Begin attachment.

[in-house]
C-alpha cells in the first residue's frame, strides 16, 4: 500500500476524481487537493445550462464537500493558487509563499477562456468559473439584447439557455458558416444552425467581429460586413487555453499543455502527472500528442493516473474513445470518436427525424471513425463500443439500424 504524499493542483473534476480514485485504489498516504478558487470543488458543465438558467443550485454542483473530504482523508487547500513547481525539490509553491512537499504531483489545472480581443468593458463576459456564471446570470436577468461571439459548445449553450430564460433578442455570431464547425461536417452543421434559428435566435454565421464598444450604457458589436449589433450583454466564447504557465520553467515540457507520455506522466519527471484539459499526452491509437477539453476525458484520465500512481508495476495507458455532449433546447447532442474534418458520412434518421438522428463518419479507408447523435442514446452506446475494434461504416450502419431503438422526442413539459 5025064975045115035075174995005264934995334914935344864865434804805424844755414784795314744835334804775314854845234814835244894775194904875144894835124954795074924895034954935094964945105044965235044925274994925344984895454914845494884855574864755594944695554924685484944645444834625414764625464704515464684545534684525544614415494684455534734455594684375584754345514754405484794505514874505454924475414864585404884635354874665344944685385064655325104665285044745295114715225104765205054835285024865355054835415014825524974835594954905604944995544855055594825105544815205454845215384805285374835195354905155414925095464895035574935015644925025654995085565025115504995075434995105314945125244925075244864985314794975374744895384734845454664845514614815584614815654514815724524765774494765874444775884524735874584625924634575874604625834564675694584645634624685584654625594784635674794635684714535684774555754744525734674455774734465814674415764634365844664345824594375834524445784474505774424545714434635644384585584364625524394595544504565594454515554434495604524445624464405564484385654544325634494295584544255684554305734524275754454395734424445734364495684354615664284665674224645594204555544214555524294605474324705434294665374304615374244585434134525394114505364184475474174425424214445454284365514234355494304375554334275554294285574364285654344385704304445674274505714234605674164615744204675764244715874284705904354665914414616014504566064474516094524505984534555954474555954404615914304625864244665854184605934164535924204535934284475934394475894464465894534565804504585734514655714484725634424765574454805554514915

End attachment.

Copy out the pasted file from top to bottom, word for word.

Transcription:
[in-house]
C-alpha cells in the first residue's frame, strides 16, 4: 500500500476524481487537493445550462464537500493558487509563499477562456468559473439584447439557455458558416444552425467581429460586413487555453499543455502527472500528442493516473474513445470518436427525424471513425463500443439500424 504524499493542483473534476480514485485504489498516504478558487470543488458543465438558467443550485454542483473530504482523508487547500513547481525539490509553491512537499504531483489545472480581443468593458463576459456564471446570470436577468461571439459548445449553450430564460433578442455570431464547425461536417452543421434559428435566435454565421464598444450604457458589436449589433450583454466564447504557465520553467515540457507520455506522466519527471484539459499526452491509437477539453476525458484520465500512481508495476495507458455532449433546447447532442474534418458520412434518421438522428463518419479507408447523435442514446452506446475494434461504416450502419431503438422526442413539459 5025064975045115035075174995005264934995334914935344864865434804805424844755414784795314744835334804775314854845234814835244894775194904875144894835124954795074924895034954935094964945105044965235044925274994925344984895454914845494884855574864755594944695554924685484944645444834625414764625464704515464684545534684525544614415494684455534734455594684375584754345514754405484794505514874505454924475414864585404884635354874665344944685385064655325104665285044745295114715225104765205054835285024865355054835415014825524974835594954905604944995544855055594825105544815205454845215384805285374835195354905155414925095464895035574935015644925025654995085565025115504995075434995105314945125244925075244864985314794975374744895384734845454664845514614815584614815654514815724524765774494765874444775884524735874584625924634575874604625834564675694584645634624685584654625594784635674794635684714535684774555754744525734674455774734465814674415764634365844664345824594375834524445784474505774424545714434635644384585584364625524394595544504565594454515554434495604524445624464405564484385654544325634494295584544255684554305734524275754454395734424445734364495684354615664284665674224645594204555544214555524294605474324705434294665374304615374244585434134525394114505364184475474174425424214445454284365514234355494304375554334275554294285574364285654344385704304445674274505714234605674164615744204675764244715874284705904354665914414616014504566064474516094524505984534555954474555954404615914304625864244665854184605934164535924204535934284475934394475894464465894534565804504585734514655714484725634424765574454805554514915